A message from Stowe Land Trust's Executive Director:
Stowe Land Trust deeply values its relationships with owners of conserved land. We view farmers, forestland owners, and the Town of Stowe as respected partners in our land conservation efforts, and we appreciate their stewardship of the farms, forests, waters and trails that we all benefit from and enjoy. We support the appropriate use of local zoning tools, like Stowe's Agricultural Planned Residential Development and Transfer of Development Rights Programs that promote clustered development and conservation of open space and productive agricultural lands. In addition, Stowe Land Trust takes seriously our obligation to maintain the integrity of the conservation interests we have been entrusted to uphold.
The following story was published in the Stowe Reporter on February 9, 2023. To view Stowe Land Trust's Interested Party Letter that was submitted as part of the referenced Stowe Development Review Board hearings, click here. The article incorrectly states that Stowe Land Trust "is not concerned with what Percy does with the Bouchard farmland." All of Landmark Meadow and Bouchard Farm's farmland is protected with permanent conservation easements held by Stowe Land Trust that restrict the development of these lands.
By Aaron Calvin. Published by the Stowe Reporter, February 9, 2023. Original link with photos here.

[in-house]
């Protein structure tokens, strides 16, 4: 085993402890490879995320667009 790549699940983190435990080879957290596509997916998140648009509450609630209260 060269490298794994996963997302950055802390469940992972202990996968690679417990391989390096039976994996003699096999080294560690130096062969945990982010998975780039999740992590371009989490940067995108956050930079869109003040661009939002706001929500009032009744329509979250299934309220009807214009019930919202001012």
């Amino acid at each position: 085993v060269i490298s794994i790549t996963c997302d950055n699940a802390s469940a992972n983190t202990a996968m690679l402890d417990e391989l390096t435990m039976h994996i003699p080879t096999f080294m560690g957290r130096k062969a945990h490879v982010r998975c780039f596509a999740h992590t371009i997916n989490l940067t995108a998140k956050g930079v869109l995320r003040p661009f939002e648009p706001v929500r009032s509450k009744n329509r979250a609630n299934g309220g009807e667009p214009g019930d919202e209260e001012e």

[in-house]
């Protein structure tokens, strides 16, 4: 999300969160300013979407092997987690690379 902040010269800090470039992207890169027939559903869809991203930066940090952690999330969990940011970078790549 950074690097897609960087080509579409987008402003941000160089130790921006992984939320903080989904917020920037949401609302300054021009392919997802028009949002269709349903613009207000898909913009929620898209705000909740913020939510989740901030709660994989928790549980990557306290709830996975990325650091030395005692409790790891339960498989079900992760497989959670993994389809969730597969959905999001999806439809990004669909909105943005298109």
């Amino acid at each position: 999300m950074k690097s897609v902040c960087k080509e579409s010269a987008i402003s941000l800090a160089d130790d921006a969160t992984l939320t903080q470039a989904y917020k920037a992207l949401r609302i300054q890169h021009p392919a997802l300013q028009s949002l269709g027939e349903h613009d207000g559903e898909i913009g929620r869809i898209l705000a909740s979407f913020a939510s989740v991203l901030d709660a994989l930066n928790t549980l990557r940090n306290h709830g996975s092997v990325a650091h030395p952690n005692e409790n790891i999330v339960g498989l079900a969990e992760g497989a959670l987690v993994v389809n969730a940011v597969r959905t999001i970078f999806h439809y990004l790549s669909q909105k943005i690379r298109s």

Paul Percy, patriarch of the largest of Stowe’s few remaining farming operations, has found himself at odds with Stowe Land Trust over a complex development rights question regarding the density allocation on the former Bouchard farmland.
Over the course of several meetings beginning last October, the Stowe Development Review Board heard from Percy as well as the land trust and abutting neighbors regarding whether the farmer has full latitude to change how the land can be developed under the area’s current zoning.
Percy is looking to increase the number of units that can be built on the Bouchard farm property by consolidating the density rights from the 15-acre parcel of land known as Landmark Meadow with the density rights of the Bouchard parcel, a roughly 281-acre collection of lots on the far side of the river.
The Bouchard farm is fronted by Luce Hill Road, with the Stonybrook condominium complex on one side and the farm’s hay and cornfields, barns and farmhouse — and the Percy corn maze — on the other side framed by a sweeping view toward Mt. Mansfield. The Landmark Meadow sits on the other side of West Branch of the Little River across from the Mountain Road recreation path access.
The area is zoned as an agriculture-planned residential development, which allows for the clustered development of residential units offset by the conservation of agriculture lands.
The consolidation, if allowed, would increase the number of residential units allowed to be built in designated sections of that tract of land.
The trust said it’s not concerned with what Percy does with the Bouchard farmland, but instead is asserting its ownership of the development rights they claim they retained when they sold Percy the land.
The Bouchard Farm totals 266 acres, but only 180 acres are protected from development under a conservation easement. Landmark Meadow is just under 16.1 acres, all of which are protected from development.
In a letter submitted to the development review board requesting interested party consideration in the case, Stowe Land Trust executive director Kristen Sharpless argued that the conservation easement placed upon the Landmark Meadow section of land and the contract signed with Percy at the time of the sale kept the density rights under the land trust’s ownership.